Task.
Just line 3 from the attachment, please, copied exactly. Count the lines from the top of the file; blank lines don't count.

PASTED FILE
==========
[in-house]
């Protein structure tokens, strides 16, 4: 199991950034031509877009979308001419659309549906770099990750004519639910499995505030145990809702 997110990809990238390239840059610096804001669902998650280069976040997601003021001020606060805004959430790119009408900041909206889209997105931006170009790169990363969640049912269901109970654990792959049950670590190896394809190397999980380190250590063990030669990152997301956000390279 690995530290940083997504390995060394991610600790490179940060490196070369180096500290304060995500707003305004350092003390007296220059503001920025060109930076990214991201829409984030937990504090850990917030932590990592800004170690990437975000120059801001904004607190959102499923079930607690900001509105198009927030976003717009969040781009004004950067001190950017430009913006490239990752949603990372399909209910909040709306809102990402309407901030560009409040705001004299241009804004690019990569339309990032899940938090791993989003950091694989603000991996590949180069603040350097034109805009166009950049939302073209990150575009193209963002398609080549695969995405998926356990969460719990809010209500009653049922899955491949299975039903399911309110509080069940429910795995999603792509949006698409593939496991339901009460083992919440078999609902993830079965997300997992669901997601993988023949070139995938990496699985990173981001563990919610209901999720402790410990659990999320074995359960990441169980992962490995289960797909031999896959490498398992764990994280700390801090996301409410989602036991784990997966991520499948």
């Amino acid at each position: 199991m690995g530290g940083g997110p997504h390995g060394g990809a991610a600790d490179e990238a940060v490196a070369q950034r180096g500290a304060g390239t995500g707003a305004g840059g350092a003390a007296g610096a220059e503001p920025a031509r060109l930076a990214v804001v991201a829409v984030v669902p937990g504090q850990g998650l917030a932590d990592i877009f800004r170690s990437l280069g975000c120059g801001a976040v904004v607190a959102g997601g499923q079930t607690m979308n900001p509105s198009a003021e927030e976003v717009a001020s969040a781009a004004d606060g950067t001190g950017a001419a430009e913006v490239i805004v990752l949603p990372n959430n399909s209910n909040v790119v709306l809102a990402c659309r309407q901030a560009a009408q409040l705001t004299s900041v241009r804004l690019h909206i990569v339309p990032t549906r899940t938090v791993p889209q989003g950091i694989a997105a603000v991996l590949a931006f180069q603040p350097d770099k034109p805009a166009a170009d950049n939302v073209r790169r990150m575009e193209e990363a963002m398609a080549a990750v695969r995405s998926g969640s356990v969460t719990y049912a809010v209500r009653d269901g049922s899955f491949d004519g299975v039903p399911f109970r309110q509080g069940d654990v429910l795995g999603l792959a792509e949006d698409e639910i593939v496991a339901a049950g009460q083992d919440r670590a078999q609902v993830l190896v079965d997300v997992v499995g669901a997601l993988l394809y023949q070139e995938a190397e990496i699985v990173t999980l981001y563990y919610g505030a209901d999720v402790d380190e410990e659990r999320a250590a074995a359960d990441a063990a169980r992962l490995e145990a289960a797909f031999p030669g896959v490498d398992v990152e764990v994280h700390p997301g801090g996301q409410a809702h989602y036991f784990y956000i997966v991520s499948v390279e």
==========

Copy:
């Amino acid at each position: 199991m690995g530290g940083g997110p997504h390995g060394g990809a991610a600790d490179e990238a940060v490196a070369q950034r180096g500290a304060g390239t995500g707003a305004g840059g350092a003390a007296g610096a220059e503001p920025a031509r060109l930076a990214v804001v991201a829409v984030v669902p937990g504090q850990g998650l917030a932590d990592i877009f800004r170690s990437l280069g975000c120059g801001a976040v904004v607190a959102g997601g499923q079930t607690m979308n900001p509105s198009a003021e927030e976003v717009a001020s969040a781009a004004d606060g950067t001190g950017a001419a430009e913006v490239i805004v990752l949603p990372n959430n399909s209910n909040v790119v709306l809102a990402c659309r309407q901030a560009a009408q409040l705001t004299s900041v241009r804004l690019h909206i990569v339309p990032t549906r899940t938090v791993p889209q989003g950091i694989a997105a603000v991996l590949a931006f180069q603040p350097d770099k034109p805009a166009a170009d950049n939302v073209r790169r990150m575009e193209e990363a963002m398609a080549a990750v695969r995405s998926g969640s356990v969460t719990y049912a809010v209500r009653d269901g049922s899955f491949d004519g299975v039903p399911f109970r309110q509080g069940d654990v429910l795995g999603l792959a792509e949006d698409e639910i593939v496991a339901a049950g009460q083992d919440r670590a078999q609902v993830l190896v079965d997300v997992v499995g669901a997601l993988l394809y023949q070139e995938a190397e990496i699985v990173t999980l981001y563990y919610g505030a209901d999720v402790d380190e410990e659990r999320a250590a074995a359960d990441a063990a169980r992962l490995e145990a289960a797909f031999p030669g896959v490498d398992v990152e764990v994280h700390p997301g801090g996301q409410a809702h989602y036991f784990y956000i997966v991520s499948v390279e």